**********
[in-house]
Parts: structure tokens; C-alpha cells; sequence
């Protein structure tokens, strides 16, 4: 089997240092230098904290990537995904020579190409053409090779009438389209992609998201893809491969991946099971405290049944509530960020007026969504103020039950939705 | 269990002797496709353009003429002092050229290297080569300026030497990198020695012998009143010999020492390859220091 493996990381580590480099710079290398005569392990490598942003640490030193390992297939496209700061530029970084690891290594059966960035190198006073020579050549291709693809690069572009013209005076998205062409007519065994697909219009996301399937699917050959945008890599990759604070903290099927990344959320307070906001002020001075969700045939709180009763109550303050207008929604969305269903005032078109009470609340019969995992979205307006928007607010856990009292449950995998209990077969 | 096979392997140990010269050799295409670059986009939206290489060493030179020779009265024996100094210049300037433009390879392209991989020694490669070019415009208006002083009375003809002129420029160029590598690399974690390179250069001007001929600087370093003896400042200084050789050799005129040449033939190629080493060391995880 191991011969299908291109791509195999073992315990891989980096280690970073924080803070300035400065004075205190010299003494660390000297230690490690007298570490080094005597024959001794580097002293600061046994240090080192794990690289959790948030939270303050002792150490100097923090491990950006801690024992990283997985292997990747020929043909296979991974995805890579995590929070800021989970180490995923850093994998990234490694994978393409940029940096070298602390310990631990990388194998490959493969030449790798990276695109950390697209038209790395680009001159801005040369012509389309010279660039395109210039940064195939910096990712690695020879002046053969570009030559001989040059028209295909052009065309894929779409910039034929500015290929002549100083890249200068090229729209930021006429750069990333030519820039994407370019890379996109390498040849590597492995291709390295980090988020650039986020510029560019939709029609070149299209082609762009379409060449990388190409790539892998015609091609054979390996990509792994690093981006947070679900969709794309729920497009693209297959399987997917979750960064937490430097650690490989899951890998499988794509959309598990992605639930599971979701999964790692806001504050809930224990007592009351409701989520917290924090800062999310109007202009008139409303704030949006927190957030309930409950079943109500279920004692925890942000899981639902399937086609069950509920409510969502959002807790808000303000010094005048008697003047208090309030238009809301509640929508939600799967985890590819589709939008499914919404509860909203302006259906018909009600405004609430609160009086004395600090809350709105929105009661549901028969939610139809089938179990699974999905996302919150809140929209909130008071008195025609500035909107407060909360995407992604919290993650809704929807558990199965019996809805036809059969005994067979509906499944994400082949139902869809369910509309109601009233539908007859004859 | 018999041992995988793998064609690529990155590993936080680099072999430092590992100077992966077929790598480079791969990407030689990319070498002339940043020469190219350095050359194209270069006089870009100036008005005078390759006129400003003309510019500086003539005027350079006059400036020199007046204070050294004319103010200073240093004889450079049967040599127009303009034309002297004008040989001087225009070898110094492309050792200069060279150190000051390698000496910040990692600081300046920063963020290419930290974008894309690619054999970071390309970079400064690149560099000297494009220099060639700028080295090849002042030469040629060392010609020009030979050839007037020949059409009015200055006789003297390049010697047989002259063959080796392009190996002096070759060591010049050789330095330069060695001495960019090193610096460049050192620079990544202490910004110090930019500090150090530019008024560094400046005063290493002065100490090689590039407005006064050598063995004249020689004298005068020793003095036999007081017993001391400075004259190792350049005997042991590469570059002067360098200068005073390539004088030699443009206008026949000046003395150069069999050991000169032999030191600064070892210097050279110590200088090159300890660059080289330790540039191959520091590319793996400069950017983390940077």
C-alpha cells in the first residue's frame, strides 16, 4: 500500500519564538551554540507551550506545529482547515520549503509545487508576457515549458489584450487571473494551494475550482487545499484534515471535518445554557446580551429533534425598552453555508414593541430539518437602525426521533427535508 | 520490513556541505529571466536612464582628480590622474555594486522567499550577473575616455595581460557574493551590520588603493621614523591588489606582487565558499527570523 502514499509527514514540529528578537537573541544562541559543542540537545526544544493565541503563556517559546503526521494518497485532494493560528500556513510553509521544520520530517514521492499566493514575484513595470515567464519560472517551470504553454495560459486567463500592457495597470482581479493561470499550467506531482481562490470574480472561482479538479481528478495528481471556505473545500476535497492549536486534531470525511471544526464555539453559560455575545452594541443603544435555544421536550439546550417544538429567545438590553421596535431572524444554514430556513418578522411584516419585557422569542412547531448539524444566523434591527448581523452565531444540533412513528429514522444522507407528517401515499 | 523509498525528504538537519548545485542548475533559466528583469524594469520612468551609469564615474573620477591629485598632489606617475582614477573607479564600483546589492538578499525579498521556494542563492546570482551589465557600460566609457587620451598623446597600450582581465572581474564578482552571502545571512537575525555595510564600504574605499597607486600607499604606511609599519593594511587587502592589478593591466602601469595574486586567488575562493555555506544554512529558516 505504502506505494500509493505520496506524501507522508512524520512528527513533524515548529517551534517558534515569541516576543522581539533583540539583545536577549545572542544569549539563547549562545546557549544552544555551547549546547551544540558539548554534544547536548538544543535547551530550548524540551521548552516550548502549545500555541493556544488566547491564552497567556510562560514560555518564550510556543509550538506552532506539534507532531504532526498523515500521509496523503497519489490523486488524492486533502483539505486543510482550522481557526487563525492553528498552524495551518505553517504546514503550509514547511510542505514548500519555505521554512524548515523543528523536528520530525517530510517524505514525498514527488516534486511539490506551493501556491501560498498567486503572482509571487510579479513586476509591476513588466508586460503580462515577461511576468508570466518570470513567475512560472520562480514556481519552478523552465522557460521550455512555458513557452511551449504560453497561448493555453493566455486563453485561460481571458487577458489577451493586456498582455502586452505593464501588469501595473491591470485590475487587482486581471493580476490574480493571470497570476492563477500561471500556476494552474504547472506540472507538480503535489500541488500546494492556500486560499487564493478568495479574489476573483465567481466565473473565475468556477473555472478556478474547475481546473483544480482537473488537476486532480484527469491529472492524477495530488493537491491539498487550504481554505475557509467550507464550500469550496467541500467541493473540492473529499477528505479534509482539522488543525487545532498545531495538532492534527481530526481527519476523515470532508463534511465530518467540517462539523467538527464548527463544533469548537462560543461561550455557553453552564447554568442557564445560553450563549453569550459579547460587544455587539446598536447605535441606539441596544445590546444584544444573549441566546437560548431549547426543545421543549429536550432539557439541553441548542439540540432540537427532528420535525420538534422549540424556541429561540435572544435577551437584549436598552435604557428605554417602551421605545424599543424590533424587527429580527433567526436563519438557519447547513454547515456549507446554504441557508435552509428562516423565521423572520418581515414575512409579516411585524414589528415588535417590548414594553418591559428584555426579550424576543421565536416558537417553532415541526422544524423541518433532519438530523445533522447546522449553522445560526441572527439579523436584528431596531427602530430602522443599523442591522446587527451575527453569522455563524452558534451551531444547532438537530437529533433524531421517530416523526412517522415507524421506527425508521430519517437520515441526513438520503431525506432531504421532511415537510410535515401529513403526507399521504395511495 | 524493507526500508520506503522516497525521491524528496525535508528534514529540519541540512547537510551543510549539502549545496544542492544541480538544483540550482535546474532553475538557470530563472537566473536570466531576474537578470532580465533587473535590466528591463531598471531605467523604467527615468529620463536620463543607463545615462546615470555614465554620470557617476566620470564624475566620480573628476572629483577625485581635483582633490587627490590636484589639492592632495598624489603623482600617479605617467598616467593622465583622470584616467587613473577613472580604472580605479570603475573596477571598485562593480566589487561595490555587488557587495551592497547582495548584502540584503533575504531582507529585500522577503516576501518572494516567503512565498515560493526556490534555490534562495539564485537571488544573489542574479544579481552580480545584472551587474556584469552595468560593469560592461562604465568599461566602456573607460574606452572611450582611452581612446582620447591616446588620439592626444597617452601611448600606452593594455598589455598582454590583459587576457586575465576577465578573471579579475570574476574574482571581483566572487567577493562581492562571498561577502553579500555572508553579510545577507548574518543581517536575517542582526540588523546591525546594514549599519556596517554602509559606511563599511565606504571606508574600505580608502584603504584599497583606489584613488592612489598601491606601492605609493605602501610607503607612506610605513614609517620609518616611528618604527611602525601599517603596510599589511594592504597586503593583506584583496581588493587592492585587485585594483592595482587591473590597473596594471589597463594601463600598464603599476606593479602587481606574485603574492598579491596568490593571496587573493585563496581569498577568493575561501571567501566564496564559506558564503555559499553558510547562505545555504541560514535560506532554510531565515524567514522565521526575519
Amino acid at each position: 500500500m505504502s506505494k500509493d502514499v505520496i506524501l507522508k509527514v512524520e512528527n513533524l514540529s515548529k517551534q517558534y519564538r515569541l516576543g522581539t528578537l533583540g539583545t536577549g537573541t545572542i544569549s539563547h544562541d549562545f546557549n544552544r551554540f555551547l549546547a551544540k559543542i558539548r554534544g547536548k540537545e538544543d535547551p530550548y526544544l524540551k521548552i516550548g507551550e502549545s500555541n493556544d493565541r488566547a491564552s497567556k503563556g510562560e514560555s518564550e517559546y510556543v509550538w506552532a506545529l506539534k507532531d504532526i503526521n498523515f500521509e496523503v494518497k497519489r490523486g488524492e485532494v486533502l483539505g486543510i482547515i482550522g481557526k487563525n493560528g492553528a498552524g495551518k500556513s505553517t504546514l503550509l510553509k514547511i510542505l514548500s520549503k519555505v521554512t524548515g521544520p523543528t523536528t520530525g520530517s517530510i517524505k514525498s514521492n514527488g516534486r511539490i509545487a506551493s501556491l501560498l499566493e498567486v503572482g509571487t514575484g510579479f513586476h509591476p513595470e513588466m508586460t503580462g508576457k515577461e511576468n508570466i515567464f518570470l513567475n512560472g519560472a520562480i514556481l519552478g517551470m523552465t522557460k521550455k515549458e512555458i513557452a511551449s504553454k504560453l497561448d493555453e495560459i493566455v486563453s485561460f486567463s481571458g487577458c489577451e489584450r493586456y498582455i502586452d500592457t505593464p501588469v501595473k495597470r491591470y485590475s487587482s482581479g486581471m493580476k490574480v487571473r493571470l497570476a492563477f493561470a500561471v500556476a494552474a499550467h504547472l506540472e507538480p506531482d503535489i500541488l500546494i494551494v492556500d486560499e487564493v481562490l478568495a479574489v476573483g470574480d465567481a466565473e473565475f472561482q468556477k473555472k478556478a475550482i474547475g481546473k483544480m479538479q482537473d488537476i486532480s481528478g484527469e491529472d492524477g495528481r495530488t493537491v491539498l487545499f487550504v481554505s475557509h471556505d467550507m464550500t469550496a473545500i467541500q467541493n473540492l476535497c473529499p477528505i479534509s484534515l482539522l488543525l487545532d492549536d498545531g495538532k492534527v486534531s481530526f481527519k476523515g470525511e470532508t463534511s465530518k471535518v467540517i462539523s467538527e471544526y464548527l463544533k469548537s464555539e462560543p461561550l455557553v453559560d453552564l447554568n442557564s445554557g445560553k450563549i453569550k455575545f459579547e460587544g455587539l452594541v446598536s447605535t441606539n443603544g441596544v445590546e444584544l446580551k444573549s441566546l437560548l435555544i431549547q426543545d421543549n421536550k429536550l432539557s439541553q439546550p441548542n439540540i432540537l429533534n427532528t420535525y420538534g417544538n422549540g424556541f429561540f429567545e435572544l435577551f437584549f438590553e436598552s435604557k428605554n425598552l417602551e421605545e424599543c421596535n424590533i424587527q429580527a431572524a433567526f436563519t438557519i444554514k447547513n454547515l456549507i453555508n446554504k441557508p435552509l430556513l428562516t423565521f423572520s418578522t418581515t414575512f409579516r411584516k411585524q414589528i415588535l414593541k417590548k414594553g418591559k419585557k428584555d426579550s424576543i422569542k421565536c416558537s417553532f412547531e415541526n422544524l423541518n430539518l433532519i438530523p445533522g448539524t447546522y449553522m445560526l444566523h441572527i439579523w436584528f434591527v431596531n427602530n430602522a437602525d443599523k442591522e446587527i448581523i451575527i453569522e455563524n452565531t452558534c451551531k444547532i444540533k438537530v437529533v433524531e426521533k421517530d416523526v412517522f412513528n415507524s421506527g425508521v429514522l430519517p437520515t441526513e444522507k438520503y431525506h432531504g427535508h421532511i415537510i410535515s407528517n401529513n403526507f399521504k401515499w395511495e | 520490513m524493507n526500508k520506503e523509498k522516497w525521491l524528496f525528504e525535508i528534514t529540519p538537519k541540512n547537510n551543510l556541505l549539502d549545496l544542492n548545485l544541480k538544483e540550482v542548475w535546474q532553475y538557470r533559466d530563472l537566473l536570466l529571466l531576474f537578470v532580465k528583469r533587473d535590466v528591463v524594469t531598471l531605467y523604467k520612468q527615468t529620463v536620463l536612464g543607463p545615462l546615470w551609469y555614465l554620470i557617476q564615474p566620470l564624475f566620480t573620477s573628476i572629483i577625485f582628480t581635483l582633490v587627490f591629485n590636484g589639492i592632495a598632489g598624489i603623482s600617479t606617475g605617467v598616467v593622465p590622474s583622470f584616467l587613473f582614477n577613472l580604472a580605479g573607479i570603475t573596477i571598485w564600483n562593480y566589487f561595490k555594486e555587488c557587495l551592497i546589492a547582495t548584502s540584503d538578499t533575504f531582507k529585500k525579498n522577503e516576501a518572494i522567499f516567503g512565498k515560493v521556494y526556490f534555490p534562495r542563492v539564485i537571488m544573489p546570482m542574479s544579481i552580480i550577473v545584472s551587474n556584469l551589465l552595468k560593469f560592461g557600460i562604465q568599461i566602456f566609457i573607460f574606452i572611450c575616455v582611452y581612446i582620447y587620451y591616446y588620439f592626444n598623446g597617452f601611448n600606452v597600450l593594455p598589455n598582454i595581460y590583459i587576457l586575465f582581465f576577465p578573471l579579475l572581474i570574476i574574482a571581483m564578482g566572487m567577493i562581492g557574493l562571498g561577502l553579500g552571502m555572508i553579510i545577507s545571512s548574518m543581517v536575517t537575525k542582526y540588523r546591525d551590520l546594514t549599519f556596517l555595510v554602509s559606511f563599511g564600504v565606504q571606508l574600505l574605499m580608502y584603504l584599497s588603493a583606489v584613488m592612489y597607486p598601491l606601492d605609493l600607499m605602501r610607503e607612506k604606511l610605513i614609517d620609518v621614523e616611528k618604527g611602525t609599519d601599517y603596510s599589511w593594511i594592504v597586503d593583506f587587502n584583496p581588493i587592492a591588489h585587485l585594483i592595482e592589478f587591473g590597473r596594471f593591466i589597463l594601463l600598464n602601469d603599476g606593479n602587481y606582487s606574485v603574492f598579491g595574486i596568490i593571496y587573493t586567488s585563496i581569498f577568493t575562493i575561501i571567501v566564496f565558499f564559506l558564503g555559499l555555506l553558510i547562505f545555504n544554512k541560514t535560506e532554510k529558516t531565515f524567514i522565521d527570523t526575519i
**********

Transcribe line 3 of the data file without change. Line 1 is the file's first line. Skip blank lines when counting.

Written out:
């Protein structure tokens, strides 16, 4: 089997240092230098904290990537995904020579190409053409090779009438389209992609998201893809491969991946099971405290049944509530960020007026969504103020039950939705 | 269990002797496709353009003429002092050229290297080569300026030497990198020695012998009143010999020492390859220091 493996990381580590480099710079290398005569392990490598942003640490030193390992297939496209700061530029970084690891290594059966960035190198006073020579050549291709693809690069572009013209005076998205062409007519065994697909219009996301399937699917050959945008890599990759604070903290099927990344959320307070906001002020001075969700045939709180009763109550303050207008929604969305269903005032078109009470609340019969995992979205307006928007607010856990009292449950995998209990077969 | 096979392997140990010269050799295409670059986009939206290489060493030179020779009265024996100094210049300037433009390879392209991989020694490669070019415009208006002083009375003809002129420029160029590598690399974690390179250069001007001929600087370093003896400042200084050789050799005129040449033939190629080493060391995880 191991011969299908291109791509195999073992315990891989980096280690970073924080803070300035400065004075205190010299003494660390000297230690490690007298570490080094005597024959001794580097002293600061046994240090080192794990690289959790948030939270303050002792150490100097923090491990950006801690024992990283997985292997990747020929043909296979991974995805890579995590929070800021989970180490995923850093994998990234490694994978393409940029940096070298602390310990631990990388194998490959493969030449790798990276695109950390697209038209790395680009001159801005040369012509389309010279660039395109210039940064195939910096990712690695020879002046053969570009030559001989040059028209295909052009065309894929779409910039034929500015290929002549100083890249200068090229729209930021006429750069990333030519820039994407370019890379996109390498040849590597492995291709390295980090988020650039986020510029560019939709029609070149299209082609762009379409060449990388190409790539892998015609091609054979390996990509792994690093981006947070679900969709794309729920497009693209297959399987997917979750960064937490430097650690490989899951890998499988794509959309598990992605639930599971979701999964790692806001504050809930224990007592009351409701989520917290924090800062999310109007202009008139409303704030949006927190957030309930409950079943109500279920004692925890942000899981639902399937086609069950509920409510969502959002807790808000303000010094005048008697003047208090309030238009809301509640929508939600799967985890590819589709939008499914919404509860909203302006259906018909009600405004609430609160009086004395600090809350709105929105009661549901028969939610139809089938179990699974999905996302919150809140929209909130008071008195025609500035909107407060909360995407992604919290993650809704929807558990199965019996809805036809059969005994067979509906499944994400082949139902869809369910509309109601009233539908007859004859 | 018999041992995988793998064609690529990155590993936080680099072999430092590992100077992966077929790598480079791969990407030689990319070498002339940043020469190219350095050359194209270069006089870009100036008005005078390759006129400003003309510019500086003539005027350079006059400036020199007046204070050294004319103010200073240093004889450079049967040599127009303009034309002297004008040989001087225009070898110094492309050792200069060279150190000051390698000496910040990692600081300046920063963020290419930290974008894309690619054999970071390309970079400064690149560099000297494009220099060639700028080295090849002042030469040629060392010609020009030979050839007037020949059409009015200055006789003297390049010697047989002259063959080796392009190996002096070759060591010049050789330095330069060695001495960019090193610096460049050192620079990544202490910004110090930019500090150090530019008024560094400046005063290493002065100490090689590039407005006064050598063995004249020689004298005068020793003095036999007081017993001391400075004259190792350049005997042991590469570059002067360098200068005073390539004088030699443009206008026949000046003395150069069999050991000169032999030191600064070892210097050279110590200088090159300890660059080289330790540039191959520091590319793996400069950017983390940077």